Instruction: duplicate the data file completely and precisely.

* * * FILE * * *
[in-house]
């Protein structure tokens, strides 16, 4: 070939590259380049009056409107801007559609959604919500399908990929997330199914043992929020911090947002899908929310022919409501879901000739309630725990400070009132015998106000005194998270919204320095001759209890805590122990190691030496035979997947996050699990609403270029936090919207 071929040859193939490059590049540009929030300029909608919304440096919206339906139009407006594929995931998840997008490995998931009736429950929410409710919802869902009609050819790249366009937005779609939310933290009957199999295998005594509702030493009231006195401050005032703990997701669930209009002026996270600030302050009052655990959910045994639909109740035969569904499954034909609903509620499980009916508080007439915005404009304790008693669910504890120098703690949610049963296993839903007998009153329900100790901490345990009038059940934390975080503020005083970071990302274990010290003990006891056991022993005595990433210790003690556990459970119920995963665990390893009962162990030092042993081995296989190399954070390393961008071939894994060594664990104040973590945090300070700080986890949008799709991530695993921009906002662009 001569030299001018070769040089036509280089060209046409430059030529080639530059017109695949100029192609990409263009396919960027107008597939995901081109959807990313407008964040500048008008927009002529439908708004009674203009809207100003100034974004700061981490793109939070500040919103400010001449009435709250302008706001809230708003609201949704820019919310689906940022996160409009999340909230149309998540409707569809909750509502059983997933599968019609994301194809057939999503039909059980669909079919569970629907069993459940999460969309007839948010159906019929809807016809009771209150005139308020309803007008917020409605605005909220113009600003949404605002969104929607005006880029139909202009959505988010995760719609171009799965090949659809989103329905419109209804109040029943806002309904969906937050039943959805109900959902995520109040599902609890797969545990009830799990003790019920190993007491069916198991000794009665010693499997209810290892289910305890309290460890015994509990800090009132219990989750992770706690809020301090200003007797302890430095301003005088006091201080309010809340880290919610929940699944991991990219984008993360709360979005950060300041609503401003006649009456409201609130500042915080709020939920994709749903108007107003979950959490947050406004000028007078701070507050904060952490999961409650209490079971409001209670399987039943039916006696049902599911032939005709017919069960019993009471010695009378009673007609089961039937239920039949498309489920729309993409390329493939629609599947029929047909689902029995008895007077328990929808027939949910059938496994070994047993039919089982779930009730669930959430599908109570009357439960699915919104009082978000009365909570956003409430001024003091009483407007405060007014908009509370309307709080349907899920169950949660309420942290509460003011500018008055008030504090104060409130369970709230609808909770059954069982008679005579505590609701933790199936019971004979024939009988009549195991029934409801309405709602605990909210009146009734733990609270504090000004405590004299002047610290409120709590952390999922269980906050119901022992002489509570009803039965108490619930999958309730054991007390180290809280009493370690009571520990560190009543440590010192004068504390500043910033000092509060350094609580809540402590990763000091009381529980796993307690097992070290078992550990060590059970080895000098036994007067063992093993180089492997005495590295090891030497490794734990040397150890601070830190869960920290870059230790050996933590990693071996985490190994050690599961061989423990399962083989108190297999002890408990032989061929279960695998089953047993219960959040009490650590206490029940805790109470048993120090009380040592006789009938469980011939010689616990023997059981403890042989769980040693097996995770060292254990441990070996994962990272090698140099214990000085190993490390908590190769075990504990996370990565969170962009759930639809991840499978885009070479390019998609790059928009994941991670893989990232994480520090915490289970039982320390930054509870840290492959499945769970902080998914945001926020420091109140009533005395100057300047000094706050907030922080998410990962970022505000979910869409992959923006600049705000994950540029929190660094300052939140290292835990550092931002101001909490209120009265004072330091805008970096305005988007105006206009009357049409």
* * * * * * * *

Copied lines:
[in-house]
């Protein structure tokens, strides 16, 4: 070939590259380049009056409107801007559609959604919500399908990929997330199914043992929020911090947002899908929310022919409501879901000739309630725990400070009132015998106000005194998270919204320095001759209890805590122990190691030496035979997947996050699990609403270029936090919207 071929040859193939490059590049540009929030300029909608919304440096919206339906139009407006594929995931998840997008490995998931009736429950929410409710919802869902009609050819790249366009937005779609939310933290009957199999295998005594509702030493009231006195401050005032703990997701669930209009002026996270600030302050009052655990959910045994639909109740035969569904499954034909609903509620499980009916508080007439915005404009304790008693669910504890120098703690949610049963296993839903007998009153329900100790901490345990009038059940934390975080503020005083970071990302274990010290003990006891056991022993005595990433210790003690556990459970119920995963665990390893009962162990030092042993081995296989190399954070390393961008071939894994060594664990104040973590945090300070700080986890949008799709991530695993921009906002662009 001569030299001018070769040089036509280089060209046409430059030529080639530059017109695949100029192609990409263009396919960027107008597939995901081109959807990313407008964040500048008008927009002529439908708004009674203009809207100003100034974004700061981490793109939070500040919103400010001449009435709250302008706001809230708003609201949704820019919310689906940022996160409009999340909230149309998540409707569809909750509502059983997933599968019609994301194809057939999503039909059980669909079919569970629907069993459940999460969309007839948010159906019929809807016809009771209150005139308020309803007008917020409605605005909220113009600003949404605002969104929607005006880029139909202009959505988010995760719609171009799965090949659809989103329905419109209804109040029943806002309904969906937050039943959805109900959902995520109040599902609890797969545990009830799990003790019920190993007491069916198991000794009665010693499997209810290892289910305890309290460890015994509990800090009132219990989750992770706690809020301090200003007797302890430095301003005088006091201080309010809340880290919610929940699944991991990219984008993360709360979005950060300041609503401003006649009456409201609130500042915080709020939920994709749903108007107003979950959490947050406004000028007078701070507050904060952490999961409650209490079971409001209670399987039943039916006696049902599911032939005709017919069960019993009471010695009378009673007609089961039937239920039949498309489920729309993409390329493939629609599947029929047909689902029995008895007077328990929808027939949910059938496994070994047993039919089982779930009730669930959430599908109570009357439960699915919104009082978000009365909570956003409430001024003091009483407007405060007014908009509370309307709080349907899920169950949660309420942290509460003011500018008055008030504090104060409130369970709230609808909770059954069982008679005579505590609701933790199936019971004979024939009988009549195991029934409801309405709602605990909210009146009734733990609270504090000004405590004299002047610290409120709590952390999922269980906050119901022992002489509570009803039965108490619930999958309730054991007390180290809280009493370690009571520990560190009543440590010192004068504390500043910033000092509060350094609580809540402590990763000091009381529980796993307690097992070290078992550990060590059970080895000098036994007067063992093993180089492997005495590295090891030497490794734990040397150890601070830190869960920290870059230790050996933590990693071996985490190994050690599961061989423990399962083989108190297999002890408990032989061929279960695998089953047993219960959040009490650590206490029940805790109470048993120090009380040592006789009938469980011939010689616990023997059981403890042989769980040693097996995770060292254990441990070996994962990272090698140099214990000085190993490390908590190769075990504990996370990565969170962009759930639809991840499978885009070479390019998609790059928009994941991670893989990232994480520090915490289970039982320390930054509870840290492959499945769970902080998914945001926020420091109140009533005395100057300047000094706050907030922080998410990962970022505000979910869409992959923006600049705000994950540029929190660094300052939140290292835990550092931002101001909490209120009265004072330091805008970096305005988007105006206009009357049409």